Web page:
Why Do We Hurt Ourselves?: Understanding Self-harm in Social Life
Why does an estimated 5% of the general population intentionally and repeatedly hurt themselves?
What are the reasons certain people resort to self-injury as a way to manage their daily lives?
In Why Do We Hurt Ourselves, sociologist Baptiste Brossard draws on a five-year survey of self-injurers and suggests that the answers can be traced to social, more than personal, causes.
Self-injury is not a matter of disturbed individuals resorting to hurting themselves in the face of individual weaknesses and difficulties.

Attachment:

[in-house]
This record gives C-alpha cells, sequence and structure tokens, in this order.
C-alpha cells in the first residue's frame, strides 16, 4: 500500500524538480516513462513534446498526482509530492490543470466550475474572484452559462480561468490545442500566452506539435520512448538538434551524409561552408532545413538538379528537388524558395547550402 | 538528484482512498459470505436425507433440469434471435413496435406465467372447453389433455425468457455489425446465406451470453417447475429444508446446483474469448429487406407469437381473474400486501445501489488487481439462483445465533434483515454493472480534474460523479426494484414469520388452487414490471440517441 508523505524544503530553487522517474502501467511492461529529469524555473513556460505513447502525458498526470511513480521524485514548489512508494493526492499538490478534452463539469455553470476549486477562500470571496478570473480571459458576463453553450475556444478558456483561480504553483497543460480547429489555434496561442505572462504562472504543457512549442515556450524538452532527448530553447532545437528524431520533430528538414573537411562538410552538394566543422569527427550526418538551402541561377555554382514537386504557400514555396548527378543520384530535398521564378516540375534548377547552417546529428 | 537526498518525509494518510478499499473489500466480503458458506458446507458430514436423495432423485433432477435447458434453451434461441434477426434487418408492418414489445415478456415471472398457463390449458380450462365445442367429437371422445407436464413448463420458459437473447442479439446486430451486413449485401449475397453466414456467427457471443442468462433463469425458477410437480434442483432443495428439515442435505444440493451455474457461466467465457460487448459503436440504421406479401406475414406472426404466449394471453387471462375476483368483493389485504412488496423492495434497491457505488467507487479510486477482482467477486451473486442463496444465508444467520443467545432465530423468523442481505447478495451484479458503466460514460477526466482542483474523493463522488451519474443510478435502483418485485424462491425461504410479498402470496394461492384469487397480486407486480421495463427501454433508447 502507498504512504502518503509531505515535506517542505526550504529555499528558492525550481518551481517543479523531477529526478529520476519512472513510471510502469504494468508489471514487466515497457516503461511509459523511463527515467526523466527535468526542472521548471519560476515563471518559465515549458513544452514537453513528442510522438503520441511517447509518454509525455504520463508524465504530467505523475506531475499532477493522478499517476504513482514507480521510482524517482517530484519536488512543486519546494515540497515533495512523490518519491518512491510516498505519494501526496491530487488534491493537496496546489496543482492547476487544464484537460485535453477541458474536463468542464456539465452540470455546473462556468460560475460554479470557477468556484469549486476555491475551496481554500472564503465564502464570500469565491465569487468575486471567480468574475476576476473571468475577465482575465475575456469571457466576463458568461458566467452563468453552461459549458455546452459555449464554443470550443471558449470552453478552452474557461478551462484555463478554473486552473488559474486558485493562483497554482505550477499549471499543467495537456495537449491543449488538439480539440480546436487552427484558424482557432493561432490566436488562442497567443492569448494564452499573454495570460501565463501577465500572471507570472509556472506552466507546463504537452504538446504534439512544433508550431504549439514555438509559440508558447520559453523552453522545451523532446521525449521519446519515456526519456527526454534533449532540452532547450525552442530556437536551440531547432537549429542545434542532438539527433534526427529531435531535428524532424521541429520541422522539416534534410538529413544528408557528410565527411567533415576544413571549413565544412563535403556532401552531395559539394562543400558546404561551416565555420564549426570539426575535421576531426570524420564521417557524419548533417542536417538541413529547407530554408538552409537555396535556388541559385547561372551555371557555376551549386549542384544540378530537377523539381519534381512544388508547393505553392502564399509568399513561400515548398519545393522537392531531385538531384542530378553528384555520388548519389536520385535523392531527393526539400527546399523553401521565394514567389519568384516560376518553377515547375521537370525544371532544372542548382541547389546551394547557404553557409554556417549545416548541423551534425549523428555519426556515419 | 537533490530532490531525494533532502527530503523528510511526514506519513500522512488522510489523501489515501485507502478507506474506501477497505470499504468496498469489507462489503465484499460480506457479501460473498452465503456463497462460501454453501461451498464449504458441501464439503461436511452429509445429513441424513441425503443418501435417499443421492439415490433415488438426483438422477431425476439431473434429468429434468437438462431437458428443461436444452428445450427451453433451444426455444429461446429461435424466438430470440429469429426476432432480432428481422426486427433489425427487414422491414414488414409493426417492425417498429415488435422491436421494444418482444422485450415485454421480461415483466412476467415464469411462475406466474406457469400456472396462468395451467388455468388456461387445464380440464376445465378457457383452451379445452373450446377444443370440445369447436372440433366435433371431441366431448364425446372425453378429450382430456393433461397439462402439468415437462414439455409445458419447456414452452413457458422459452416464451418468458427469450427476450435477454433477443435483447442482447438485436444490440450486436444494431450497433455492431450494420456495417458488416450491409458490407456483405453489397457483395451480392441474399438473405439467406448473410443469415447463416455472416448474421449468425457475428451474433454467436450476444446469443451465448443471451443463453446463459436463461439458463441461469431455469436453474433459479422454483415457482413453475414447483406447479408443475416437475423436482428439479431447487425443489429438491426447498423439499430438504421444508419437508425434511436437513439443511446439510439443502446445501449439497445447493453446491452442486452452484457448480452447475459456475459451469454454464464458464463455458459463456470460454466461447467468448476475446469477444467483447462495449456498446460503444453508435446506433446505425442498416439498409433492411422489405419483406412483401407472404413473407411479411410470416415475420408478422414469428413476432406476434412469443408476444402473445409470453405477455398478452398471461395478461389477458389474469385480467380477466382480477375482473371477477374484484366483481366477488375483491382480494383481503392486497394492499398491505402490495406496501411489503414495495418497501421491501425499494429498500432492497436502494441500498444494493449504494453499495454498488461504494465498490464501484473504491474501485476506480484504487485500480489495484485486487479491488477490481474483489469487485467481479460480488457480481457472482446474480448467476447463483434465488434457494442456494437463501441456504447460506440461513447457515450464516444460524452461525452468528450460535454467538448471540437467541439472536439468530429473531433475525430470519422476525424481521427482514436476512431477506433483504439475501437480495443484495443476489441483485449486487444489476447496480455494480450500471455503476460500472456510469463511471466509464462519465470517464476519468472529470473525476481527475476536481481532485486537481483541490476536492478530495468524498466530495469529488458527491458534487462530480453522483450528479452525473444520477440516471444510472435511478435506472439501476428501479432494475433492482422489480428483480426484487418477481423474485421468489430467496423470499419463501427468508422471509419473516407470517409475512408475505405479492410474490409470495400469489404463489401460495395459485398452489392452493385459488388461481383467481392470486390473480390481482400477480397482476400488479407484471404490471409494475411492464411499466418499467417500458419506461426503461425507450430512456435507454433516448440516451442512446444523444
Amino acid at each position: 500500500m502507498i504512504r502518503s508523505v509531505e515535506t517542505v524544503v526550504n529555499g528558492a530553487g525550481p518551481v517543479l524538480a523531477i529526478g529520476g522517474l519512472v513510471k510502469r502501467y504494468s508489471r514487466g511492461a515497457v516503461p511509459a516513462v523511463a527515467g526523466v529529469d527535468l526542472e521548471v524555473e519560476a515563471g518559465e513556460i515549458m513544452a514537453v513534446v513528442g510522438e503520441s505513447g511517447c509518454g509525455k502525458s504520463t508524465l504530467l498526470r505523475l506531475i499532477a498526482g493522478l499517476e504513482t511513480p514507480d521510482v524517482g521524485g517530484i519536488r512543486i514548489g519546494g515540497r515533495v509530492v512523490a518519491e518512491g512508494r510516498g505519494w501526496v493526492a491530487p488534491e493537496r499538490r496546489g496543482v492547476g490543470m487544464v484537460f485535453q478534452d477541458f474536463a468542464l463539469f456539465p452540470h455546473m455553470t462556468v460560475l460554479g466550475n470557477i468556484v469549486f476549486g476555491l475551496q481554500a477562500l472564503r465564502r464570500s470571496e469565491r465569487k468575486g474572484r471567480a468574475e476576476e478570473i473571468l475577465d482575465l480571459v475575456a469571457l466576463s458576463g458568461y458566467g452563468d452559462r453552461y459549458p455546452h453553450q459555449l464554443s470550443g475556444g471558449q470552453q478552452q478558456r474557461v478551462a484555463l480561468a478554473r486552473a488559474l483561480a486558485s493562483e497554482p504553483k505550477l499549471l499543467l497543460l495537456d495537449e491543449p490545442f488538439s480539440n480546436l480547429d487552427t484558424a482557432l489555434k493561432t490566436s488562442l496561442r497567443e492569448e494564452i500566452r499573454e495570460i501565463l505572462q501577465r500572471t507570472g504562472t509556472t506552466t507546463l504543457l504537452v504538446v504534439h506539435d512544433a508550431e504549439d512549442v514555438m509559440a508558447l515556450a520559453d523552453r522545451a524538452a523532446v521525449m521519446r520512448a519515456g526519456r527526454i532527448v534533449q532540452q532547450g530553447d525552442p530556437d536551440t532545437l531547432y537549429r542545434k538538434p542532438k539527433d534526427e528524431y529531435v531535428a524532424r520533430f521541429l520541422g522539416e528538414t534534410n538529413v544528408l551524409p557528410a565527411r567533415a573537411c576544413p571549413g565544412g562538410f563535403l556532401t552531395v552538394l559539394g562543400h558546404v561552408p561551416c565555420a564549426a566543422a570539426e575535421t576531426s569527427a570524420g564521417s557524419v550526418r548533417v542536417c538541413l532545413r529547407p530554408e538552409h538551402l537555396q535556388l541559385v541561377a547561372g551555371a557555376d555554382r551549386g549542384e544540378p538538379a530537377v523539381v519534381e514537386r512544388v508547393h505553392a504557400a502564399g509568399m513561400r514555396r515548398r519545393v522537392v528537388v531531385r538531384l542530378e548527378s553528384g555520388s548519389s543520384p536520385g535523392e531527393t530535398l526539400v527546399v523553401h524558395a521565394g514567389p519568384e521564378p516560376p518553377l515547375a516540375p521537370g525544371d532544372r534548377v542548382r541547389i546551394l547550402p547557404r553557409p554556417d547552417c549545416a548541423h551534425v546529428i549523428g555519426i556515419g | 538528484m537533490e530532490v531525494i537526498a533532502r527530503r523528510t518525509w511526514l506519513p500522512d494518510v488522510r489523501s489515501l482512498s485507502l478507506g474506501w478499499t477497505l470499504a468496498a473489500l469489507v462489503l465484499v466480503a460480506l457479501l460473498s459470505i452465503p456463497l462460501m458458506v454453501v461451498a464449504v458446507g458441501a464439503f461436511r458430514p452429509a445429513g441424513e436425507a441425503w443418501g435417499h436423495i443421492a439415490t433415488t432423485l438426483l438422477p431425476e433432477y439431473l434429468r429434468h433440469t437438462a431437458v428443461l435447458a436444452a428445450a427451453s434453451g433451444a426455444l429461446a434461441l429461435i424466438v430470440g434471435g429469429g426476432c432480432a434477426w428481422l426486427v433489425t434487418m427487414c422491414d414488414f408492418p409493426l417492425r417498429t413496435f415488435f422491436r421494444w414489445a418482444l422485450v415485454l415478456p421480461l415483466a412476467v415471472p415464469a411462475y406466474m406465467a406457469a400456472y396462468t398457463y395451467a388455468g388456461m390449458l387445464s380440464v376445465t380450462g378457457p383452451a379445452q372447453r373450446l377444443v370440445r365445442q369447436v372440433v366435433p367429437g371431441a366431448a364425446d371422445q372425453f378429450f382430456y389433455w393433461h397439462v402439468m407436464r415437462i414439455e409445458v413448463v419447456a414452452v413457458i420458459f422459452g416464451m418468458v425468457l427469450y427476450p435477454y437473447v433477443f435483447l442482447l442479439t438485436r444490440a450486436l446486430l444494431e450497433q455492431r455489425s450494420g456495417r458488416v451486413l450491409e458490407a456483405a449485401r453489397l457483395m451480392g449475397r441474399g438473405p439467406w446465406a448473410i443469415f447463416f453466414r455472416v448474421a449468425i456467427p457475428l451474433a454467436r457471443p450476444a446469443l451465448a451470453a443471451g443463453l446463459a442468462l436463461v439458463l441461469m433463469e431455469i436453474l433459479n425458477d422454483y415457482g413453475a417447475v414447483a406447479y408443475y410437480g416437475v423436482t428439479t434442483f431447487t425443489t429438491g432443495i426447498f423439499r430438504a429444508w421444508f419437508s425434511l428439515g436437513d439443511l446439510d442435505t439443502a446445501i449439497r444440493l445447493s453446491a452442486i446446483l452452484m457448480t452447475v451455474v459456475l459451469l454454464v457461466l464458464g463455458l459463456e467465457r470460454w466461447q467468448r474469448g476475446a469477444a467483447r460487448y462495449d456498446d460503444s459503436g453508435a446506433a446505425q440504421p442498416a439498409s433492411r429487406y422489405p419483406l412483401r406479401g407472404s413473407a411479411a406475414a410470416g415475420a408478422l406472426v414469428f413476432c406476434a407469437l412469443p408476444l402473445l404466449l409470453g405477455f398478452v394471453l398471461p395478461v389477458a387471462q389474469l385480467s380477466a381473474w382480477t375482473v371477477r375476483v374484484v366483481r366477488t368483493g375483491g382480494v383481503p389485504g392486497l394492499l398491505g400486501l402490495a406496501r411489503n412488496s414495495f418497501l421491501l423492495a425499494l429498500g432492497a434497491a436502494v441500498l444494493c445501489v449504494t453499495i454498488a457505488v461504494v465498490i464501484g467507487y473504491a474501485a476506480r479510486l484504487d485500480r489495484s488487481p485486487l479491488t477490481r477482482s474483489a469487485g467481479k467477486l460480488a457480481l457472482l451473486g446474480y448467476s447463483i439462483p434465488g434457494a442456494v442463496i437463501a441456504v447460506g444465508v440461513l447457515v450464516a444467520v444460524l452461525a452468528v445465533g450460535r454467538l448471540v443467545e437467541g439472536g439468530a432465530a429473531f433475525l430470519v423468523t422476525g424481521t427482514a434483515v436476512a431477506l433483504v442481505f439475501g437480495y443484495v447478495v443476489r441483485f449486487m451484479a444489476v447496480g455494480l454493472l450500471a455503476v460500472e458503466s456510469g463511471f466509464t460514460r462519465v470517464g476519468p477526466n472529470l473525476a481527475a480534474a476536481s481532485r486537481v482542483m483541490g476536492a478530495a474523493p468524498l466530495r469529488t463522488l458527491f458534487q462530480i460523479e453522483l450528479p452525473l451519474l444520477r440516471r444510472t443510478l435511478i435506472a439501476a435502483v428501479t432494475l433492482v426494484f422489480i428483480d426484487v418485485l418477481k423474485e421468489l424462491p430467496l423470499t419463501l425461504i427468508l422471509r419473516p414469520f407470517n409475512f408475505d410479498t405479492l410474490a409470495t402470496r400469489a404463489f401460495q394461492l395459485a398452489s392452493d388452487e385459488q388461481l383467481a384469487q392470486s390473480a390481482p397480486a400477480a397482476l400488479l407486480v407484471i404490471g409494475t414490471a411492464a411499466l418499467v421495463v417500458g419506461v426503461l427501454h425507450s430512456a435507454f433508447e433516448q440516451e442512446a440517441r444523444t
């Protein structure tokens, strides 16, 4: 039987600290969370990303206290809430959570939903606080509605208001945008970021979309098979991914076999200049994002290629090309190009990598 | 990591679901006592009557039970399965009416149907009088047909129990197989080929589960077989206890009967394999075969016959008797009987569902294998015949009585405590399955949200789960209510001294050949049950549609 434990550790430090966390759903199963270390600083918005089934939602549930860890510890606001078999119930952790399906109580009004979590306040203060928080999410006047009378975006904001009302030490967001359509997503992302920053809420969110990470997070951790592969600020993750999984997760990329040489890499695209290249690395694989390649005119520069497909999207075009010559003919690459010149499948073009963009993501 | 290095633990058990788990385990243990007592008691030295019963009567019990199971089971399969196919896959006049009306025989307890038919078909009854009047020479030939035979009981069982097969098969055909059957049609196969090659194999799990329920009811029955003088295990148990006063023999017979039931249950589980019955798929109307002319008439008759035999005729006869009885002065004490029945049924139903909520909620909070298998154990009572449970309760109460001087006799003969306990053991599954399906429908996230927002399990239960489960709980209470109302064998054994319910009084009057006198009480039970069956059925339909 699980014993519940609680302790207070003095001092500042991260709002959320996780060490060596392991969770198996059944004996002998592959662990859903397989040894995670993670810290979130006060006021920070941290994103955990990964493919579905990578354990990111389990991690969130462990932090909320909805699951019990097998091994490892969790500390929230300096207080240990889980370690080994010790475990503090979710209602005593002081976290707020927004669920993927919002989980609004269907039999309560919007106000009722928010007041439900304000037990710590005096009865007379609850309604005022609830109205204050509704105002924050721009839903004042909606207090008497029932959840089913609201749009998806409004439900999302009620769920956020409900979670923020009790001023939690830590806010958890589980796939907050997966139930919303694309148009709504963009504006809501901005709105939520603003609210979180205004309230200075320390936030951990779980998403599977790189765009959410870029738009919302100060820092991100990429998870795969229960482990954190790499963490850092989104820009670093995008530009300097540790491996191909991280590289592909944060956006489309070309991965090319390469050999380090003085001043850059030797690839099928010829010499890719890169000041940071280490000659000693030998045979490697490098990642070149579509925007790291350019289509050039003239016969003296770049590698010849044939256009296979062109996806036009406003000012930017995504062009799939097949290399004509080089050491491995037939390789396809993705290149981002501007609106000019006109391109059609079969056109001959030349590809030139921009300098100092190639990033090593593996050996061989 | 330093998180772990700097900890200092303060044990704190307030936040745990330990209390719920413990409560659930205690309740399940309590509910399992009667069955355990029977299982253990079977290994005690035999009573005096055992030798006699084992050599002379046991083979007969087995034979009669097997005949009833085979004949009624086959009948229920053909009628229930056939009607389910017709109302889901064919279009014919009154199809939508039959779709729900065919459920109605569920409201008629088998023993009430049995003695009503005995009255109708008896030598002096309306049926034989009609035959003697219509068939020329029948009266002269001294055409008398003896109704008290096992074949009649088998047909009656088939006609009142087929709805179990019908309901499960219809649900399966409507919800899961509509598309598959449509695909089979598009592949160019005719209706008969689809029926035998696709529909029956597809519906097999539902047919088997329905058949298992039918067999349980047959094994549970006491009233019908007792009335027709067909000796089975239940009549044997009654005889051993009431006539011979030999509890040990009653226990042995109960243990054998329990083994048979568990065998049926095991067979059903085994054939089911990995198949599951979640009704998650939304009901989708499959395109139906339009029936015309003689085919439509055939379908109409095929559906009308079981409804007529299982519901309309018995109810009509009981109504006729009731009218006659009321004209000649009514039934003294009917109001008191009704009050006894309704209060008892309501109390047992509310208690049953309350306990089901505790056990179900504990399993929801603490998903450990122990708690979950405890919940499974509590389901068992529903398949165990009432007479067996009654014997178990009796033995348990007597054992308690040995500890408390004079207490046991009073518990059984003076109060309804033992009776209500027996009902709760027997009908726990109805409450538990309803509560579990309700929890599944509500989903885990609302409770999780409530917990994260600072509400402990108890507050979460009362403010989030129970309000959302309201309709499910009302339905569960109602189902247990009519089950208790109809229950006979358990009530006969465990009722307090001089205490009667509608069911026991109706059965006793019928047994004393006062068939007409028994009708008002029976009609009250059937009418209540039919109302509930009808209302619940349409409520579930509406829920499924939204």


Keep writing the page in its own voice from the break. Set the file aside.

Rather, self-injury is the reaction of individuals to the tensions that compose, day after day, the tumultuousness of their social life and position.
Self-harm is a practice that people use to self-control and maintain order-to calm down, or to avoid "e;going haywire"e; or "e;breaking everything."e; More broadly, through this research Brossard works to develop a perspective on the contemporary social world at large, exploring quests for self-control in modern Western societies.